Fashion Business Owner Musings: It’s the End of the Year, So Goals and Stuff, Right?

Dear Designers,

What a year it’s been. How are you feeling? Did you accomplish what you’d set out to do? Are you proud of the work you did last year and really pumped for all that you plan to do in the new year?

If so, congrats! That’s wonderful and you should totally pat yourself on the back. Because that’s not an easy place to get to!

If not, it’s OK. It happens. I myself achieved 3 of my 4 big fat goals, as well as several smaller goals. And, though not perfect, I’m thrilled.

I think in general we all put a little too much pressure on ourselves when it comes to the New Year. The constant inquires about your achievements and new goals can be a bit suffocating if you’re not where you’d like to be in your business. It can feel embarrassing or disappointing to share your progress (or lack of) with your friends, family, colleagues, and mentors.

One the other hand, if you’re someone who uses pressure and dissatisfaction with the level of progress to help you stop with the excuses and move yourself and your business forward, then you might like to have everyone asking you how things are going.

Or, you could be thrilled with all that you accomplished last year and ready to take on the New Year with vigor.

My guess, you’re a little bit of all three. I know I am. I’m slightly bummed/embarrassed that I didn’t complete one of my big goals for last year, I’m using that feeling to make that goal a huge priority for 2018, and I’m totally pumped for the new year and all that it has to offer.

While the percentages for you may be different, I’m willing to bet you too have a bit of each of these scenarios in your emotional mix at the threshold of the New Year.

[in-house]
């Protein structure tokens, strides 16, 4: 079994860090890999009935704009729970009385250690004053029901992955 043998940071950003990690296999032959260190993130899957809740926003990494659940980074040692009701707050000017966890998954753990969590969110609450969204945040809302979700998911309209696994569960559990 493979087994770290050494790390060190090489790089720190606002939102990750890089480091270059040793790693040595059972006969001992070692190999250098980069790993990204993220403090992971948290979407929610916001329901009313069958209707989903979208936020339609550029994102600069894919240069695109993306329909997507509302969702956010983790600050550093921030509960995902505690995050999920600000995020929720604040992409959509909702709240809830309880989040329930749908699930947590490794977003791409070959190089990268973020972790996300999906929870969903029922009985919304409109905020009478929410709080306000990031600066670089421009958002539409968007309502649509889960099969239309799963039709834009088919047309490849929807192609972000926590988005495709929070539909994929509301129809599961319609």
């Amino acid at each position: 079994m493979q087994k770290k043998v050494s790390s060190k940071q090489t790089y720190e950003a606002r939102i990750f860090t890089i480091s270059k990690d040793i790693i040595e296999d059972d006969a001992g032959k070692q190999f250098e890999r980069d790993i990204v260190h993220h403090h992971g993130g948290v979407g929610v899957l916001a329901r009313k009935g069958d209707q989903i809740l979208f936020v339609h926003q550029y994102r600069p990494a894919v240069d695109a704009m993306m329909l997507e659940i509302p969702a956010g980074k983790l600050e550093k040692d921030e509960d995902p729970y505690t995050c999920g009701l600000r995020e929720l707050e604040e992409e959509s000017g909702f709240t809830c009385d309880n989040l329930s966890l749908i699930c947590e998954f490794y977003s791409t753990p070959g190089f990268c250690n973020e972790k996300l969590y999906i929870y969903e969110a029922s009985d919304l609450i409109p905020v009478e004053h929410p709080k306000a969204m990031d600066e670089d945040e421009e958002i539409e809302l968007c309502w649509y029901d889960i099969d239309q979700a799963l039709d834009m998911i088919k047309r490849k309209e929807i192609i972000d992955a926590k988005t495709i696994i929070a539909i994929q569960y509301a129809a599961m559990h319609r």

Whatever the scenario, the New Year brings a sense of a fresh start and it’s up to each of us whether or not we want to use that universal vibe to reflect and plan.

I’m not saying goal setting isn’t important.  I love it, and do it regularly. And, for me, the New Year feels like newness with a dash of hectic. I like it.

But if the New Year makes you anxious rather than eager, nervous rather than excited, overwhelmed rather than ready, it’s OK. It’s OK to not have a plan. It’s OK to use January as a time to see how things go, feel out your rhythm, and decide on next steps.

Regardless of how the New Year makes you feel, here are some things you can do this first week of 2018 to help you make progress, whether you’ve got a highly detailed plan with deadlines and milestones, or you’re not quite sure what direction you want to go so January is more of an exploratory month.

  • Carve out 30 minutes to an hour to think about what you enjoyed about last year, and what you’d love to do more of.
  • Pick out 3 books or podcasts that you want to make part of your regular learning throughout the year.
  • Join a group or community of like-minded or industry-focused individuals who can become your support system throughout the year.
  • Make a pledge to write more. If you were to ask me what’s one skill that is universally useful to all business people, I’d say writing. When you get good at communicating with your customers through words that convey emotion and truth, you’re laying the foundation for loyal customers. And the only way to do that is through practice.
  • Consider starting a no-pressure business journal, a place to write down your thoughts about the business, goals, ideas, lessons learned, and overall feelings about how it’s going.

As you can see, all five of these things are helpful, no matter how “ready” you are for the New Year. These are things that will make you a better business person (I know they have for me), helping you to make the most out of your year and feel good about where you are in the business, wherever that may be,

Have a very Happy New Year, designers!

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Nicole Giordano

Nicole is the founder of StartUp FASHION, an online resource and community supporting for independent designers around the world with building their businesses. A deep love for the craft of fashion paired with an adamant belief that success is defined by the individual, led her to found StartUp FASHION, where she helps independent designers and makers screw the traditional fashion business rules, create their own paths, and build businesses they truly love. More than anything else, she’s in the business of encouragement and works every day to remind makers and designers that they have something special to offer the world and that they can, in fact, do this thing!